Poked, Punked, and PRN-ed: New Free Video!

Sometimes I wish I could make an animated, sci-fi version of the history of POCA and the fractal (because I am a big geek, which you probably knew; but that would entail me being able to draw, which I have to tell you, I can’t). But if I could,  one of the first scenes would have me walking down the block, back in 2001 or so, to catch the bus to my (doomed) public health acupuncture job, and as I walk past a certain big, ugly, vacant building, a giant tentacle comes whipping out over the roof and wraps itself around me. I can’t see or feel the giant tentacle, but it’s got me nonetheless, and I linger in front of the ugly building without knowing why. If I could see the giant tentacle, it would look (despite its impressive size) like a fern frond: delicate and fractal-y. When it lets me go and slithers back where it came from, tiny copies of the fern frond bloom imperceptibly just under the surface of my skin.

A year or so later, I run a fever, and it’s contagious as hell (although it can take a while for the symptoms to fully manifest). My skin is now covered with invisible fern fronds. I am Patient Zero. Of course I go back to the ugly vacant building in order to start doing things I don’t understand at all.

Fast forward ten years, and the tentacles are snaking all over the internet, shooting out of computer screens and grabbing unsuspecting acupuncturists and patients, yanking people into other buildings– and also, into recliners. The infected have formed a support group so that we can swap strains and make each other more feverish. The support group has tentacles. (Oh, you wondered why we call them Circles? That’s because that’s the shape the tentacles make when they catch you. Like a loop. See? All that sociocracy talk is just a front.) We’re all doing things we don’t understand, we’re burning up, but God, we’re happy!

So of course I love it when the fractal decides to show itself a little, and sends a tentacle/frond curling off in a new direction. And it’s even better when somebody shoots a video of it.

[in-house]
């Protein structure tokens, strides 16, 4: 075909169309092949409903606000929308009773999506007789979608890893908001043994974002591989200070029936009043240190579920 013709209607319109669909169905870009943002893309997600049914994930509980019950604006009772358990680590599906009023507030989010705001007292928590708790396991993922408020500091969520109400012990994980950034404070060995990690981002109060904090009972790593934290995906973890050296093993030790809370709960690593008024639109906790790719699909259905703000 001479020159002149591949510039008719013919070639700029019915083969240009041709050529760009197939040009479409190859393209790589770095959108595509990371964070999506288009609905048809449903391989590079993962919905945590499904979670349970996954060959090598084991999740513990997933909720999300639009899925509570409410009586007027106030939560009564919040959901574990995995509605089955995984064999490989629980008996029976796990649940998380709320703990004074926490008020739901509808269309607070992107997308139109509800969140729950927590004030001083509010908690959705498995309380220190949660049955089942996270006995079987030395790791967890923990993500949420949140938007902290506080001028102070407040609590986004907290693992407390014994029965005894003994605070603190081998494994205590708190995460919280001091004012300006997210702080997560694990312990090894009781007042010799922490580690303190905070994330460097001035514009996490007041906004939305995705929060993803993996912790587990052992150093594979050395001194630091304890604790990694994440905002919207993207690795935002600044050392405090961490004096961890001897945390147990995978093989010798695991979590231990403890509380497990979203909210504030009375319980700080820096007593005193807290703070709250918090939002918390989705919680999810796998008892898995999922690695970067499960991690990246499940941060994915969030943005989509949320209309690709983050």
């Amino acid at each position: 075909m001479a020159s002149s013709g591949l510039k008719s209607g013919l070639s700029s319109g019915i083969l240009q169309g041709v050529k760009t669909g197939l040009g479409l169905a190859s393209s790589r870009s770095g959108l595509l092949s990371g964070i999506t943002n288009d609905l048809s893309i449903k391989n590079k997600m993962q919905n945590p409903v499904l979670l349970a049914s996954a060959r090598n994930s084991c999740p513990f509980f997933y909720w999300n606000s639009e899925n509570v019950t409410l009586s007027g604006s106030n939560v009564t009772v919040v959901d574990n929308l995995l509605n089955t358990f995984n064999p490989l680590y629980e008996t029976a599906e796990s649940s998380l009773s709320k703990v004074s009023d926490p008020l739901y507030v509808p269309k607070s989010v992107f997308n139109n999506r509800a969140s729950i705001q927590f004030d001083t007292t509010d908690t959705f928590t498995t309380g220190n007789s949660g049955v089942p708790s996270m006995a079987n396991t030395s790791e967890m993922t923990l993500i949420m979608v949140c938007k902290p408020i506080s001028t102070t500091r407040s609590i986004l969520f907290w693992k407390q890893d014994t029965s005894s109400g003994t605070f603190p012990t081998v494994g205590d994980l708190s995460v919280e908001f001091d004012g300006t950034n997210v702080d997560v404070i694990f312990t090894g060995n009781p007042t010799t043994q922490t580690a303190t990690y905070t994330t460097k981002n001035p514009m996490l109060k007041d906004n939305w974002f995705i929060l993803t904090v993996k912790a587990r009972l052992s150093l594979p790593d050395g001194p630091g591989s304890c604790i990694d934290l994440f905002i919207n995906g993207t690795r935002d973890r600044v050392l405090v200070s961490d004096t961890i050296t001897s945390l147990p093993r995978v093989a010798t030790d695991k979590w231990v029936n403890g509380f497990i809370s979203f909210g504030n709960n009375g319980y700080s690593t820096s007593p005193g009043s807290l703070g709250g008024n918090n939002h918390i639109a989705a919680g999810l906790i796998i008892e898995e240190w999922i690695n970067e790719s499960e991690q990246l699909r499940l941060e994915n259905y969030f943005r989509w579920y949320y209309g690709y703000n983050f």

You guys, check it out. I loved watching this video and I bet you will too. POCA member Michelle Cox describes how her journey as an educator was impacted by becoming a patient at Providence Community Acupuncture, and the larger POCA-sphere. She’s running a serious temperature. Her goal: create a viable, sustainable and replicable alternative to public school — for everyone.

This video is exactly what I hoped that POCA Tv would do for us. It’s like a concentrated shot of POCAfest in about 30 minutes. It’s helping us see what we’re doing from a new perspective. It’s breaking ground — and how perfect that it’s a patient member who’s doing it. I’ll close with one of my favorite quotes from Michelle’s presentation: “I think that’s what always amazes me: this (POCA) is so much about acupuncture, and then really kind of not at all about acupuncture. It’s about everything else. So I find that an interesting paradox, and it has a real influence on what I’d like to do next.”

Please watch it and discuss below! (Or in the video comments section, whichever you prefer). This is great material for discussion. Spike your fever.

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  1. I don’t know that I qualify as a permaculture geek (aspiring permaculture geek??) but I did go to a workshop on grassroots soil remediation the other night; all about low-cost ways to draw out, or transform, or safely bind, soil contaminants. The facilitator’s name is Leila Darwish and she does a lot of work with folks in communities where the soil is seriously poisoned (like heavy metal contamination) and/or where oils spills happen and no one comes to clean them up (this happens a lot in indigenous communities in Canada and I’m sure in the US as well). And as she talked about how to make the right kinda compost that will spawn bacteria that will transform, or safely bind, contaminants, or which plants will not only grow in poisoned soil but also draw out contaminants, and how to use mushrooms to make nets to filter badly polluted water, I was riveted, engaged mind + heart, for the entire three hours. And the thought that kept coming to me during those three hours was: “We have *all* the tools we need to heal this. We just need to pay attention, and support these processes.” Which was the exact same thought I had during the good parts of acu-school (1st year Foundations of TCM) and the same thought I had (and continue to have) as I learn and observe how community healing spaces function and grow.
    So yeah, community acupuncture and permaculture have big sweet overlap. And mushrooms make some truly magical fractals, just out of sight, in the soil. I’m looking forward to watching this video.